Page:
FTA: Myths of Globalization
In the world of Robinson Crusoe, there are not many things to worry about in terms of economics. His was a self-sufficient, closed economy. Does he need to open his economy to the rest of the world? The answer may depend on the personality of Robinson.
Here is an interesting open market story about Yap Island located between Midway and Hawaii. It used to be a completely closed, self-sufficient economy before the islanders met American fishermen. In this primitive economy, the currency was a stone or a rock with a hole in the middle. The island of 6,300 now has a prime minister and a ministry of finance, a governmental structure.
Why did it move from a closed economy to an open economy? One day, an American fishing ship stopped at the island for supplies. They purchased supplies with U.S. dollars which are lighter and fancier than stones with holes. Sometimes American fishermen exchanged chocolate, gum and other Western products for crops, drinking waters, etc.
Did the market opening improve people’s lives? Well, the definition of ``improvement’’ is first of all very unclear. Economics has several different approaches to trade issues, for example, Milton Friedman’s liberalism versus Keynesian governmental involvement.
The core of the debate over the Korea-U.S. free trade agreement (FTA) is focused on three myths of globalization and five myths of free trade, illustrated by Graham Dunkley in 2004.
First, the three myths of the globalization are: 1. Globalization is already well advanced; 2. It is inevitable; 3. It is overwhelmingly good for everyone.
The five myths of free trade are: 1. Trading is integral to human nature; 2. Free trade, free markets and private initiative are best for most exchange; 3. ``Comparative advantage’’ is the best basis for all trade; 4. Trading and free trade create overwhelmingly net positive benefits for all concerned; 5. Trading has gradually increased over time, indicating inevitable globalization. One can hardly disagree with these ``Smithian Propensities.’’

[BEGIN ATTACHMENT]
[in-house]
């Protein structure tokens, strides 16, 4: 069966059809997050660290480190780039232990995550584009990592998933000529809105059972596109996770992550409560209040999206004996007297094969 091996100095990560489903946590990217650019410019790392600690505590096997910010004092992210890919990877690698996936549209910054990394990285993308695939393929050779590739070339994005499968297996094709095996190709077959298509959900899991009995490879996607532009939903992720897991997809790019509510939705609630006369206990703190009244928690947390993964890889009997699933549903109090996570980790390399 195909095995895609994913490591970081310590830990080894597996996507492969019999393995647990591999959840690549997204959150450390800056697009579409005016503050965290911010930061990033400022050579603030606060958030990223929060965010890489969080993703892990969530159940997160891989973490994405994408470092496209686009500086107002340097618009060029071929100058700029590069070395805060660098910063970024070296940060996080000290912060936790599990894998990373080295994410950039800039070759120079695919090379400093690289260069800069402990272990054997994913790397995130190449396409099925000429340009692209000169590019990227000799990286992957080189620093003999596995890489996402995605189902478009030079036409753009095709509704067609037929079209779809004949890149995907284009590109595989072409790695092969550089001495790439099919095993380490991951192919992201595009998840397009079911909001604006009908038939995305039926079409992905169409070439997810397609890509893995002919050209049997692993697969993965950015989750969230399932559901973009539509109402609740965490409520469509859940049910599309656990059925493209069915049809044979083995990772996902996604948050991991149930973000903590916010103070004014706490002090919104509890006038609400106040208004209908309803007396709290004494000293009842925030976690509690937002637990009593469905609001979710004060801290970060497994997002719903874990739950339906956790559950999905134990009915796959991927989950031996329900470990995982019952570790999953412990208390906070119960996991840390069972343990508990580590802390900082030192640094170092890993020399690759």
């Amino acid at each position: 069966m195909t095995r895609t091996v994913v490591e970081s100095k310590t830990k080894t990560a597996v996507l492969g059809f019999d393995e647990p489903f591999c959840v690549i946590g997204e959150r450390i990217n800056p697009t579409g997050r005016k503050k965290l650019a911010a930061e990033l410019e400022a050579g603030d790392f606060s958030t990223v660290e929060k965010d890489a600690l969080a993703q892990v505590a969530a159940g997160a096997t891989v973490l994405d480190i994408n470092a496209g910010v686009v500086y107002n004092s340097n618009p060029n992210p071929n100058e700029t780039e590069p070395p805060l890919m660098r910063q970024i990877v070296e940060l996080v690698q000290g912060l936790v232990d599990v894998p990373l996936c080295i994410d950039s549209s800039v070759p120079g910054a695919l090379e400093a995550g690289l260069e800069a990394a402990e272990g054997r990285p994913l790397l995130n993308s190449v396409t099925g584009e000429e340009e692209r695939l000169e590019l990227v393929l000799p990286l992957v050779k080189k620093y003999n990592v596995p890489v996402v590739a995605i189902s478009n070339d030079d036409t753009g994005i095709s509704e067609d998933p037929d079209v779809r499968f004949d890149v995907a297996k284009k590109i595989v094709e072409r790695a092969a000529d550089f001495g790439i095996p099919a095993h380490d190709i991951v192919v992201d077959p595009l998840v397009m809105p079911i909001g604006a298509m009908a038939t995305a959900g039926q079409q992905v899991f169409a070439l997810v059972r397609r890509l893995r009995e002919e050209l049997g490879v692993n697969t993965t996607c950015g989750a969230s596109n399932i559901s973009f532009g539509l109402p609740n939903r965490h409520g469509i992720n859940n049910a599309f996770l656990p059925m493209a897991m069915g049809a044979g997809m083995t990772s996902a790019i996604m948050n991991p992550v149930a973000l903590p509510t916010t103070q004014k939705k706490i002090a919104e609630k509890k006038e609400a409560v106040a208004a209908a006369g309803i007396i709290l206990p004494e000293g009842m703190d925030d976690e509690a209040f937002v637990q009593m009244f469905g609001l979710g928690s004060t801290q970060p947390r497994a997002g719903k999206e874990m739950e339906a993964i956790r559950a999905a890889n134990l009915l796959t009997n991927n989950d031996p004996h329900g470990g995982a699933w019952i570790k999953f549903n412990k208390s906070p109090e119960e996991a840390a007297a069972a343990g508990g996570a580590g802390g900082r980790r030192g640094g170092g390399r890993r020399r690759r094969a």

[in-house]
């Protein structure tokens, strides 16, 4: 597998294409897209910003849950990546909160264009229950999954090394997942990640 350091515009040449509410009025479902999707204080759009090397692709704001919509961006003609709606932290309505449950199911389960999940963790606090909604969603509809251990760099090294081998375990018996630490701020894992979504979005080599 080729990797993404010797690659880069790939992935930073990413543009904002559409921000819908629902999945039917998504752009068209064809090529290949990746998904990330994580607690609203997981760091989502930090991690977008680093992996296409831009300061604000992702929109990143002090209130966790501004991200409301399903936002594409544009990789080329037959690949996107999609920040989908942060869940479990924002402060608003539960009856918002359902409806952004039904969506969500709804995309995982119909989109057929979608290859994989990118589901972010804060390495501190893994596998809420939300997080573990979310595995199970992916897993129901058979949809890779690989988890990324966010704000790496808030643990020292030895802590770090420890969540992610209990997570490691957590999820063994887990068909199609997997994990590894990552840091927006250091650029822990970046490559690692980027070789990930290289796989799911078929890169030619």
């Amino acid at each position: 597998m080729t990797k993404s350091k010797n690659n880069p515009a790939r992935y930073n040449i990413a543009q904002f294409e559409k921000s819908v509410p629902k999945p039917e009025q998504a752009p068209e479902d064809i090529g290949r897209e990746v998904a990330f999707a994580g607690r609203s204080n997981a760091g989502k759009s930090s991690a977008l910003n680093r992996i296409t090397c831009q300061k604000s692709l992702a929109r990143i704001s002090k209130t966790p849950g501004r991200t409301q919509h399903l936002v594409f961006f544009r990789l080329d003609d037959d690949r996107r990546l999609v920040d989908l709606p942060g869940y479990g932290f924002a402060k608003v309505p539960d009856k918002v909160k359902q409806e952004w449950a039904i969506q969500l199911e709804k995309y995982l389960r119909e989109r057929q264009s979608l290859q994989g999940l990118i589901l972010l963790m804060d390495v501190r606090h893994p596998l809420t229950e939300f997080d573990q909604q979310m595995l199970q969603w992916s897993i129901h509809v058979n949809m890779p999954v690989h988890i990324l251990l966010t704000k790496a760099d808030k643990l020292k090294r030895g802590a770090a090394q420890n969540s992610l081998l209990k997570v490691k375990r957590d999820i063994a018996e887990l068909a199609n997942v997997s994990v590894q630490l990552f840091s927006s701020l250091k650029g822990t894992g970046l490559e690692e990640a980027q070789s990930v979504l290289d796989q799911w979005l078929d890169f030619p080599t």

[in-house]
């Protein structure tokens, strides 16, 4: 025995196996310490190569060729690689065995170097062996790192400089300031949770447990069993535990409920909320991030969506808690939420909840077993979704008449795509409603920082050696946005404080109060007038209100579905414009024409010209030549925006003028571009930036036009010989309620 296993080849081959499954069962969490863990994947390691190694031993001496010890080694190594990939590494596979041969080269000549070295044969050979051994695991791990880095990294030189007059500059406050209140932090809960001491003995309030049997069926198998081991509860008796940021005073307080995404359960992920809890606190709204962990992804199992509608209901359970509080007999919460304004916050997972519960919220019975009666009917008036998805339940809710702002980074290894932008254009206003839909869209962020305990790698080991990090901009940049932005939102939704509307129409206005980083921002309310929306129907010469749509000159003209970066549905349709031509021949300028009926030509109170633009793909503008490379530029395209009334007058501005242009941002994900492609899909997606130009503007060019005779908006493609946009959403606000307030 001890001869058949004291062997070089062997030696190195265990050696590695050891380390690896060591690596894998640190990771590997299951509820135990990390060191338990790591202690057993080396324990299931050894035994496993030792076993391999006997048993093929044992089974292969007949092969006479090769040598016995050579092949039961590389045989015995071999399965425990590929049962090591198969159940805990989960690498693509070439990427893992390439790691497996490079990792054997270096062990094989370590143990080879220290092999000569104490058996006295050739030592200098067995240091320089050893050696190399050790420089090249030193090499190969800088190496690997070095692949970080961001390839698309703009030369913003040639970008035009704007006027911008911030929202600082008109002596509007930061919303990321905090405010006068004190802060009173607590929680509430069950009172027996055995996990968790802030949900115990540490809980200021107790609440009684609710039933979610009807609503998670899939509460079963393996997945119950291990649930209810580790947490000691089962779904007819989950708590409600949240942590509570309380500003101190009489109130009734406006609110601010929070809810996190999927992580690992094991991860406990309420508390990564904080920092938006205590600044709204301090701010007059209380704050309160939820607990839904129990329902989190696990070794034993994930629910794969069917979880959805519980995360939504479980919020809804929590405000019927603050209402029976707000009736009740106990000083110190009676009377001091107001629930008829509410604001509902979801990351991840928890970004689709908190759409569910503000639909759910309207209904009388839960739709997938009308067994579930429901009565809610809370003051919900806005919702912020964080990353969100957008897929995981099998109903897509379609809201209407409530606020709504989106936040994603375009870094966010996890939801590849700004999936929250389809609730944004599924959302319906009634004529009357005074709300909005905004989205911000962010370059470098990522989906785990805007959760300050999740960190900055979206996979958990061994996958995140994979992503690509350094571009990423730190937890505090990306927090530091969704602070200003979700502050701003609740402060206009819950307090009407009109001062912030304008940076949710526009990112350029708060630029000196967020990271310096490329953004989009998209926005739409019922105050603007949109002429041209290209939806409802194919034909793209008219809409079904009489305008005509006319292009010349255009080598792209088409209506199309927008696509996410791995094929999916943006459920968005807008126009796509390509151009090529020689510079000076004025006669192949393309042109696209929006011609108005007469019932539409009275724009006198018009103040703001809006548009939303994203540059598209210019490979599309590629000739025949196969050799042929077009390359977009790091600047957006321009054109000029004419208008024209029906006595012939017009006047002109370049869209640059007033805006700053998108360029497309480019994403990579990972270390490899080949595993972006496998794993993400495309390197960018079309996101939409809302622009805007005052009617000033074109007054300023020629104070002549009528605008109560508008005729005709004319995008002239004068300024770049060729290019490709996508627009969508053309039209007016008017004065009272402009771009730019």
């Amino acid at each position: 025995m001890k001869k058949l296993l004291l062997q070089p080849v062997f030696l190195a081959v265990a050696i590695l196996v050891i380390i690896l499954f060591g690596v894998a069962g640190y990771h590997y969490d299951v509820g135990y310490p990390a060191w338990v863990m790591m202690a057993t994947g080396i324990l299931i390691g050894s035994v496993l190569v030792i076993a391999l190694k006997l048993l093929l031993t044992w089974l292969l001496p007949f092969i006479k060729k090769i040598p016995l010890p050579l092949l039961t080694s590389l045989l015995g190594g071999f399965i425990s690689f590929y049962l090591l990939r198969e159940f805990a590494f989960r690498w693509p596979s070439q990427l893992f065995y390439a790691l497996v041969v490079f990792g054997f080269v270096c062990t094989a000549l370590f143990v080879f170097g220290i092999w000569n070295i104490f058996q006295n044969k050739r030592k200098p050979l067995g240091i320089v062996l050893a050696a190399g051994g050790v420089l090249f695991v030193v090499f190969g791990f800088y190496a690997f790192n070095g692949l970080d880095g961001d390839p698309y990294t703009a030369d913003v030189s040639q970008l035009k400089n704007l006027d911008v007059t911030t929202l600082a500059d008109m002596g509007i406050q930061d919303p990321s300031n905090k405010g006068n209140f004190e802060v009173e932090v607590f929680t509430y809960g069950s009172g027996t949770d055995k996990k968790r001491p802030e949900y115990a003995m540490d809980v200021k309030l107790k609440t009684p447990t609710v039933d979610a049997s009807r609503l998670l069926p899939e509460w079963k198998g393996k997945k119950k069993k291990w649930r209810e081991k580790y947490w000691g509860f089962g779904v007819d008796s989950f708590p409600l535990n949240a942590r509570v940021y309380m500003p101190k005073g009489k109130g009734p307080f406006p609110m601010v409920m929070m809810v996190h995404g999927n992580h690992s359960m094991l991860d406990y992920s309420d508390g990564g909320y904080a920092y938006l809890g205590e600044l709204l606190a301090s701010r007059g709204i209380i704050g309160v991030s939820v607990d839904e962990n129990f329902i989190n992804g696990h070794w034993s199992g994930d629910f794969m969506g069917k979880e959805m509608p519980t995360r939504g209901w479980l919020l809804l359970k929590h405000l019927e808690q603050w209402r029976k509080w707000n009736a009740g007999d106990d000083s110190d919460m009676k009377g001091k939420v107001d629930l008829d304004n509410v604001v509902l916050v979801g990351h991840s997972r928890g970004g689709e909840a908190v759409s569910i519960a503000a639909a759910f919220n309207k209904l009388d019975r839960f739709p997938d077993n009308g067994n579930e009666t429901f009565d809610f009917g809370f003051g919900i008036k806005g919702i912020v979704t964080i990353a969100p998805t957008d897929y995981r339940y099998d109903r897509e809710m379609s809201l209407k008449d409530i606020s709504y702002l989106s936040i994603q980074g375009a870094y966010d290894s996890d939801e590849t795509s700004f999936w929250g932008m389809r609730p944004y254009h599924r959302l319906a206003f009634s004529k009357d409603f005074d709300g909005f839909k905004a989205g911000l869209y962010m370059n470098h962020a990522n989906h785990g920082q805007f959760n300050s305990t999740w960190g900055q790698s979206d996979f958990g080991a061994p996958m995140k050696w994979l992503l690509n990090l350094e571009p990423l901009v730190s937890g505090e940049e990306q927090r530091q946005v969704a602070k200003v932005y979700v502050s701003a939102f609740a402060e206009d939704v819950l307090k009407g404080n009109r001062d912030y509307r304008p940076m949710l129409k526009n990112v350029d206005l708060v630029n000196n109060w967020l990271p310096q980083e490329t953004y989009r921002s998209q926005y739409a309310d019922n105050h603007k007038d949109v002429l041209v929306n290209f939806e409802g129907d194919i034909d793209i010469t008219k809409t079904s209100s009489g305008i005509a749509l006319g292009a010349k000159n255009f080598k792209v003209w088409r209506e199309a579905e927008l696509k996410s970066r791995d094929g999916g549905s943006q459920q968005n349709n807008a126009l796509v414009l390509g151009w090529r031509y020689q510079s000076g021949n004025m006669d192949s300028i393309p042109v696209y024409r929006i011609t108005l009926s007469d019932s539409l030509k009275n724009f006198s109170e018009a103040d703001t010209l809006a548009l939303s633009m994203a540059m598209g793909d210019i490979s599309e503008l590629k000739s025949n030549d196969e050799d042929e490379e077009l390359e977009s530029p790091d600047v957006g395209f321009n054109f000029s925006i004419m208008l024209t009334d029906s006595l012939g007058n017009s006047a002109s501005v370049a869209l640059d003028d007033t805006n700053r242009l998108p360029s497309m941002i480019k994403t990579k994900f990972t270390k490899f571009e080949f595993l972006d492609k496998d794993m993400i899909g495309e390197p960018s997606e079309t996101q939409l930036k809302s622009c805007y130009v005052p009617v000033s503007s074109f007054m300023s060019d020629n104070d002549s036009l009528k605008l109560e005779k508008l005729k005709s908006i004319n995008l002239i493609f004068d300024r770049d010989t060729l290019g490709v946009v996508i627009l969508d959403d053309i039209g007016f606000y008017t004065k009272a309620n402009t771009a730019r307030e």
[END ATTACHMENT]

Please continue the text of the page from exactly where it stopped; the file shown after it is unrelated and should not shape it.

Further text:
An emblematic open market policy is about to blossom in Korea's economy. The export-driven development strategies over the past 50 years have recorded substantial successes, overcoming poverty and reaching most parts of the world. Having said that, the presence of mutual gains to producers vis-a-vis consumers is a keen issue.
While beef and autos are the most sensitive issues in the U.S. Congress, these are quite elusive should Korea's political economy focus on them heavily. Detailed statistics on possible gross and net effects of the FTA can be provided by many institutes before agreement is reached. However, these results could also be erratic.
The projected growth of the GDP in each country is explanatory rather than concrete. If so, what are, or should be, the targets of the Korea-U.S. FTA? Indeed, a real breakthrough should be a geopolitical target on how Korea can establish a strong position in the East Asian region, economically and politically.
The FTA will be a cornerstone of Korea’s economy moving toward an innovative global position in the 21st century. At the same time we face the risk of falling into a mid-level economy if we fall into illusion-traps and fail to prepare for immediate and strong challenges from expected or unexpected.
It is about time to watch the classic movie ``Dora Dora Dora’’ on a cozy sofa and build up a more constructive global design in order to understand Korea's economy. All things considered, our FTA goal should overcome the myths of globalization and free trade.
Kwak Soo-jong is a research fellow at the Samsung Economic Research Institute.